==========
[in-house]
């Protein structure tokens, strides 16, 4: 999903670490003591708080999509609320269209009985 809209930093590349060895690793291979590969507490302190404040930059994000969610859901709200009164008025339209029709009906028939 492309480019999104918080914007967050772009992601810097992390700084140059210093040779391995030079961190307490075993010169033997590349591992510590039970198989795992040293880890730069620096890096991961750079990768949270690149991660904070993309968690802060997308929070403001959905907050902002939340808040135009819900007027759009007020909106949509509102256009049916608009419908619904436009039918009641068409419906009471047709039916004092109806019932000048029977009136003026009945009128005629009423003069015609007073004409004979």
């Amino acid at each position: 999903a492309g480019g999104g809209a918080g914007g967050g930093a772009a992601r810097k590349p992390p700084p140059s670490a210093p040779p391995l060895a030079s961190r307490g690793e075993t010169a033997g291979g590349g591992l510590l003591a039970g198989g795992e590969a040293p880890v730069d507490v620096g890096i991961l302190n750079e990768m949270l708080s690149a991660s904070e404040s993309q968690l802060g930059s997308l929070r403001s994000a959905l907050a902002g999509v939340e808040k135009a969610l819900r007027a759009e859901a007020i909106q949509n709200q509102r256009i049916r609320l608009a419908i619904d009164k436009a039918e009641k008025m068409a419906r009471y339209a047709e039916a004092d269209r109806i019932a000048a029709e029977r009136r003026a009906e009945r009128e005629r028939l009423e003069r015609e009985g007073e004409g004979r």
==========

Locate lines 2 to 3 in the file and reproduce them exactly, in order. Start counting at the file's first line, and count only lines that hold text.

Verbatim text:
């Protein structure tokens, strides 16, 4: 999903670490003591708080999509609320269209009985 809209930093590349060895690793291979590969507490302190404040930059994000969610859901709200009164008025339209029709009906028939 492309480019999104918080914007967050772009992601810097992390700084140059210093040779391995030079961190307490075993010169033997590349591992510590039970198989795992040293880890730069620096890096991961750079990768949270690149991660904070993309968690802060997308929070403001959905907050902002939340808040135009819900007027759009007020909106949509509102256009049916608009419908619904436009039918009641068409419906009471047709039916004092109806019932000048029977009136003026009945009128005629009423003069015609007073004409004979």
């Amino acid at each position: 999903a492309g480019g999104g809209a918080g914007g967050g930093a772009a992601r810097k590349p992390p700084p140059s670490a210093p040779p391995l060895a030079s961190r307490g690793e075993t010169a033997g291979g590349g591992l510590l003591a039970g198989g795992e590969a040293p880890v730069d507490v620096g890096i991961l302190n750079e990768m949270l708080s690149a991660s904070e404040s993309q968690l802060g930059s997308l929070r403001s994000a959905l907050a902002g999509v939340e808040k135009a969610l819900r007027a759009e859901a007020i909106q949509n709200q509102r256009i049916r609320l608009a419908i619904d009164k436009a039918e009641k008025m068409a419906r009471y339209a047709e039916a004092d269209r109806i019932a000048a029709e029977r009136r003026a009906e009945r009128e005629r028939l009423e003069r015609e009985g007073e004409g004979r």